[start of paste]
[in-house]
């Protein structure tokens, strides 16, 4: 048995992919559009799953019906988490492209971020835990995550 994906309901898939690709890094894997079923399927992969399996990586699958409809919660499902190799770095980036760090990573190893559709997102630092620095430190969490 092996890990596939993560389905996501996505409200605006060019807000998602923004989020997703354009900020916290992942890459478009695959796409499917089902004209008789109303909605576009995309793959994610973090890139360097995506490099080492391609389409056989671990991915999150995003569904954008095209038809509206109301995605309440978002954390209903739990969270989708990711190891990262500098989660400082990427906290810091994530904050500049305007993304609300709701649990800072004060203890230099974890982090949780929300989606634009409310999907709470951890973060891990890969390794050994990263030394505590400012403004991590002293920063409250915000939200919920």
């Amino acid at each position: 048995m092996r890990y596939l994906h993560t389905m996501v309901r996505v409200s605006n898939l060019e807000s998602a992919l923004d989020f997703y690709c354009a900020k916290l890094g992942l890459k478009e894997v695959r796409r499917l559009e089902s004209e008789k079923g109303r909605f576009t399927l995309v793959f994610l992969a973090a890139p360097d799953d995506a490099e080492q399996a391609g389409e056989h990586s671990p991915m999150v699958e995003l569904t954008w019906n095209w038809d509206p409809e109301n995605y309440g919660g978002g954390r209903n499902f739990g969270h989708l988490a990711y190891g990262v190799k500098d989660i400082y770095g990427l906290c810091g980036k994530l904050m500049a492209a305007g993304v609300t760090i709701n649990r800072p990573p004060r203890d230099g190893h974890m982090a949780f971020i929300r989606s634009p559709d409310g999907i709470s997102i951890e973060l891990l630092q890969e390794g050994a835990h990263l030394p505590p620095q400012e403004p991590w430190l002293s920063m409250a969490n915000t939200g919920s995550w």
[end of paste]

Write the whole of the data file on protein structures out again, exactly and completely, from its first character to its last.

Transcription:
[in-house]
């Protein structure tokens, strides 16, 4: 048995992919559009799953019906988490492209971020835990995550 994906309901898939690709890094894997079923399927992969399996990586699958409809919660499902190799770095980036760090990573190893559709997102630092620095430190969490 092996890990596939993560389905996501996505409200605006060019807000998602923004989020997703354009900020916290992942890459478009695959796409499917089902004209008789109303909605576009995309793959994610973090890139360097995506490099080492391609389409056989671990991915999150995003569904954008095209038809509206109301995605309440978002954390209903739990969270989708990711190891990262500098989660400082990427906290810091994530904050500049305007993304609300709701649990800072004060203890230099974890982090949780929300989606634009409310999907709470951890973060891990890969390794050994990263030394505590400012403004991590002293920063409250915000939200919920």
């Amino acid at each position: 048995m092996r890990y596939l994906h993560t389905m996501v309901r996505v409200s605006n898939l060019e807000s998602a992919l923004d989020f997703y690709c354009a900020k916290l890094g992942l890459k478009e894997v695959r796409r499917l559009e089902s004209e008789k079923g109303r909605f576009t399927l995309v793959f994610l992969a973090a890139p360097d799953d995506a490099e080492q399996a391609g389409e056989h990586s671990p991915m999150v699958e995003l569904t954008w019906n095209w038809d509206p409809e109301n995605y309440g919660g978002g954390r209903n499902f739990g969270h989708l988490a990711y190891g990262v190799k500098d989660i400082y770095g990427l906290c810091g980036k994530l904050m500049a492209a305007g993304v609300t760090i709701n649990r800072p990573p004060r203890d230099g190893h974890m982090a949780f971020i929300r989606s634009p559709d409310g999907i709470s997102i951890e973060l891990l630092q890969e390794g050994a835990h990263l030394p505590p620095q400012e403004p991590w430190l002293s920063m409250a969490n915000t939200g919920s995550w």